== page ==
I am a person who believes in form, in the harmony of order. Where we can, we must give things a meaningful shape. For example—I wonder—could you tell
I am a person who believes in form, in the harmony of order. Where we can, we must give things a meaningful shape. For example—I wonder—could you tell my jumbled story in exactly one hundred chapters, not one more, not one less?
Pi's story does indeed play out in a hundred chapters, but only through some small element of cheating. Several chapters are just a couple of paragraphs long. One is just two words. Chapter breaks come almost arbitrarily, the next chapter continuing on the same subject. Across thirteen chapters Pi embraces Hinduism, Catholicism and Islam, reflects upon the nature of the divine, how atheists and agnostics view the world, the reaction when it was discovered he was following three separate religions, his request to continue with multiple religions, his parents' verdict, and the result of that verdict. It's not really thirteen chapters' worth of story.
It sounds like a small complaint and in many ways it is, but I like my chapters to be meaty chunks of narrative that advance the story, so for me the book had a very stop-start feel to it, chapters not providing that break or advancement that I expected. It was only upon reading the above quote, which comes right near the end of the book, that the reason for that structure was explained, though I didn't feel it was justified for that.
Niggling issues with structure aside, The Life of Pi is presented as the autobiographical account of the fictional and extraordinary Piscine Molitor Patel. It opens with his early life in India as the son of a zookeeper, detailing what he learns about people, animals and faith, before the political situation encourages his family to take their animals across the Pacific and into Canada. The bulk of the story focuses on Pi being cast away on a lifeboat with only the tiger Richard Parker for company, and the highs and lows that come from a journey that ends with him being the longest-surviving person ever to be shipwrecked.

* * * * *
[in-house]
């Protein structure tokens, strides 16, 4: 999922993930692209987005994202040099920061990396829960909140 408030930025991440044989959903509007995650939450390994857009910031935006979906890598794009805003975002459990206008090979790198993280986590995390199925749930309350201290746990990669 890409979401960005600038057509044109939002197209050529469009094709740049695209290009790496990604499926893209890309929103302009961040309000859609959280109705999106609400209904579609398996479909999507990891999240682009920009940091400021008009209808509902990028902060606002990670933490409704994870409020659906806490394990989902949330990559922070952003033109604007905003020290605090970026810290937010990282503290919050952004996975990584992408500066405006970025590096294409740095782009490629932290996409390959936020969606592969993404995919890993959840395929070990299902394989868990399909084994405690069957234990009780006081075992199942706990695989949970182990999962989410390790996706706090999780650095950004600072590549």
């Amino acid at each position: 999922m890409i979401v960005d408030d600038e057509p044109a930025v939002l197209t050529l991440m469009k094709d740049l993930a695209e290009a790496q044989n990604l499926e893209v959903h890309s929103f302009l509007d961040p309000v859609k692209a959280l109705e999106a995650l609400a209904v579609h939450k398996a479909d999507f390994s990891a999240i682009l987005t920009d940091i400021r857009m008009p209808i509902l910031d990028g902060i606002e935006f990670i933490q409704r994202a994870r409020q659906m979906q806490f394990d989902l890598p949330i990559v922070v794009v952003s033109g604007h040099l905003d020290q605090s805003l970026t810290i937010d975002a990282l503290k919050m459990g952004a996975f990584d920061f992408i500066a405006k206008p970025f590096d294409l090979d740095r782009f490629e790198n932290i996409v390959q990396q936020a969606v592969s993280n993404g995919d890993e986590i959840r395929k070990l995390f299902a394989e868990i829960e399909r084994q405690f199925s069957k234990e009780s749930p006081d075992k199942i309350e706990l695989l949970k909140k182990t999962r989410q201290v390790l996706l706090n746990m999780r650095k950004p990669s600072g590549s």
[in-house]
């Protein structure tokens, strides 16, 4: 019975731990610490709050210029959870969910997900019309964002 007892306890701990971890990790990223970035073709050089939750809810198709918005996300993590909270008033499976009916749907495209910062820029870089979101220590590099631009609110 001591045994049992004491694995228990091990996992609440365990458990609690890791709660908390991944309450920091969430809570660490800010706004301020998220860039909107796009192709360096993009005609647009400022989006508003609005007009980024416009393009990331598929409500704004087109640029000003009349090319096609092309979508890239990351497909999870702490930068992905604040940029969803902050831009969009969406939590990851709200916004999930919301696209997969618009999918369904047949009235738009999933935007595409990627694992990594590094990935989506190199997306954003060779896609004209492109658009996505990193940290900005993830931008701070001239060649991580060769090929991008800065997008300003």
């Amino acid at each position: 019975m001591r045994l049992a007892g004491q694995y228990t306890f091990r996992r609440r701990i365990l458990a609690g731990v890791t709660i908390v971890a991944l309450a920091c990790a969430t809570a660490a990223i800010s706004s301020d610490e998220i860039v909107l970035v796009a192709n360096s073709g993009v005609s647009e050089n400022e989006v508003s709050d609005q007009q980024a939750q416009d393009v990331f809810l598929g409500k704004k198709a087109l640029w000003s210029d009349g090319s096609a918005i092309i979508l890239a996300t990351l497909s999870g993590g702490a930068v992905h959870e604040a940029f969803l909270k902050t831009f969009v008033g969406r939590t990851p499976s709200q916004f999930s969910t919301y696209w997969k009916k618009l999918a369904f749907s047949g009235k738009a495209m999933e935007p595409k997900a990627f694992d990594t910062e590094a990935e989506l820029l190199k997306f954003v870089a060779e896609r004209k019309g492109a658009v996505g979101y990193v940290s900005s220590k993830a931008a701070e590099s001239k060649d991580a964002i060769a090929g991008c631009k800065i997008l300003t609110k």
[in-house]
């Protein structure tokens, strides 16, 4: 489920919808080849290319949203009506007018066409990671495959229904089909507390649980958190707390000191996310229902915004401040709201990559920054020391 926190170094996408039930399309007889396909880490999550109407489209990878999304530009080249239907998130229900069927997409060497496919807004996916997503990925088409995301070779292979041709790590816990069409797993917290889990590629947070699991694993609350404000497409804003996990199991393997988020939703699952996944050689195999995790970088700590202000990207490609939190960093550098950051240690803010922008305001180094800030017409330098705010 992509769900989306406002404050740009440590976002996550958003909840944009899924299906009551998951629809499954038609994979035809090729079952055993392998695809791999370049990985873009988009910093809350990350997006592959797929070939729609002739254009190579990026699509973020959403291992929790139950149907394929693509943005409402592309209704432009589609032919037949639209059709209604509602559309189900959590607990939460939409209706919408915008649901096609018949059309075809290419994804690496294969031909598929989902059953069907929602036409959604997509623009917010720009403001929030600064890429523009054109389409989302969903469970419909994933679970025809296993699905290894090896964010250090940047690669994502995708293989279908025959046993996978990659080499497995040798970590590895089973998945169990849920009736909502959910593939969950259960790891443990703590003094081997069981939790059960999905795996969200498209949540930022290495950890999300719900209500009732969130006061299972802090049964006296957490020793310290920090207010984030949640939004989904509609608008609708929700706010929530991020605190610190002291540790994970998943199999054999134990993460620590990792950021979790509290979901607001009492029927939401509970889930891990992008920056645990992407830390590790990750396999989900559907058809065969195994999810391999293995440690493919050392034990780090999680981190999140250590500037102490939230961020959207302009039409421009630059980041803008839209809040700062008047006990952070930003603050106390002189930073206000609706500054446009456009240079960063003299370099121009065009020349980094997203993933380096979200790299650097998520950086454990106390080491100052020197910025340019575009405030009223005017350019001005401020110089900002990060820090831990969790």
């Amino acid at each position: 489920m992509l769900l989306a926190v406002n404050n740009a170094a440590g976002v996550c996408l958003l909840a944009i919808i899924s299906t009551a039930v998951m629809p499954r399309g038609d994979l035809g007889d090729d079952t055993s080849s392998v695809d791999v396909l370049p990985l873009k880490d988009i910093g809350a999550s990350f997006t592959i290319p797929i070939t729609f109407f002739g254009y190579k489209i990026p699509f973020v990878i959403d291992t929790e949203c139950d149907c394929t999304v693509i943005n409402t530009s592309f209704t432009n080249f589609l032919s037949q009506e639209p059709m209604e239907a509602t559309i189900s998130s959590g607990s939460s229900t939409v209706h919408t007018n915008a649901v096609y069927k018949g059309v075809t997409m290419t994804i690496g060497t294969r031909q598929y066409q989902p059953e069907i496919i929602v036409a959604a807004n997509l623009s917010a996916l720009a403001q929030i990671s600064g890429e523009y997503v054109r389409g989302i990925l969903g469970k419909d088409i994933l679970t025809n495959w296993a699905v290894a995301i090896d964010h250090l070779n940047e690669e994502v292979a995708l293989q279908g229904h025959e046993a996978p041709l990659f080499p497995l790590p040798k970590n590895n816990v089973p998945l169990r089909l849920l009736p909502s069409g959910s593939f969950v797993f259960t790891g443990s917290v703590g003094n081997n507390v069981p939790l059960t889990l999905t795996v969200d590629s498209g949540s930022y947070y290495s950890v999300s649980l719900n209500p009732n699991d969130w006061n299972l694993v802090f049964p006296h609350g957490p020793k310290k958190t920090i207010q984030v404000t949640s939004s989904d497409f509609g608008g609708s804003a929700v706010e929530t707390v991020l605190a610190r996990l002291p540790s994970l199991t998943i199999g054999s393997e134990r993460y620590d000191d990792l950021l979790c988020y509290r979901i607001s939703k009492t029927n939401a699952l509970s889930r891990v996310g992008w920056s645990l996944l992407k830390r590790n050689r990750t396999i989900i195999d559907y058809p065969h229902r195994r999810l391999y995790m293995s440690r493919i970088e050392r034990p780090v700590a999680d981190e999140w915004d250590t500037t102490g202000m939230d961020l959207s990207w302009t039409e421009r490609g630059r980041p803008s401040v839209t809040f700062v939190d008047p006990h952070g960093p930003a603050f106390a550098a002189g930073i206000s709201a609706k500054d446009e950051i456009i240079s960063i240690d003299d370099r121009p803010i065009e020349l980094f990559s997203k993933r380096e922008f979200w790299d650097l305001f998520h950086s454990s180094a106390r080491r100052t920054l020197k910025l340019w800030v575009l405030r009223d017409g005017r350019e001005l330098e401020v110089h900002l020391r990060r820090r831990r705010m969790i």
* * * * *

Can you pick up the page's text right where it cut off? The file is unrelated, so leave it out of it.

I was so full of trust in them that I felt grateful as they carried me in the air. Only when they threw me overboard did I begin to have doubts.
That latter fact is revealed early on, there's no mystery to whether Pi survives. The story is Pi's account of that survival, told years later with all the comfort that distance provides. Pi's funny, conversational, easy-going style keeps it from being a harrowing tale of his ordeal, for that's not the aim. It's a story of hope, of perseverance, of companionship in hard times, of finding beauty in the darkest moments, and of faith.
Faith is of particular importance to Pi, whose love of his god is so great that he can't even contain himself to one religion. As an atheist myself I inevitably bounced off a lot of these moments, especially when Pi tries to explain atheism and agnosticism and gets them wrong. Pi's experiences on the lifeboat contain more suffering that most people will experience in a lifetime, and at no time does his god provide any relief. At one low point in his ordeal Pi even says:
But God’s hat was always unravelling. God’s pants were falling apart. God’s cat was a constant danger. God’s ark was a jail. God’s wide acres were slowly killing me. God’s ear didn't seem to be listening. Despair was a heavy blackness that let no light in or out. It was a hell beyond expression.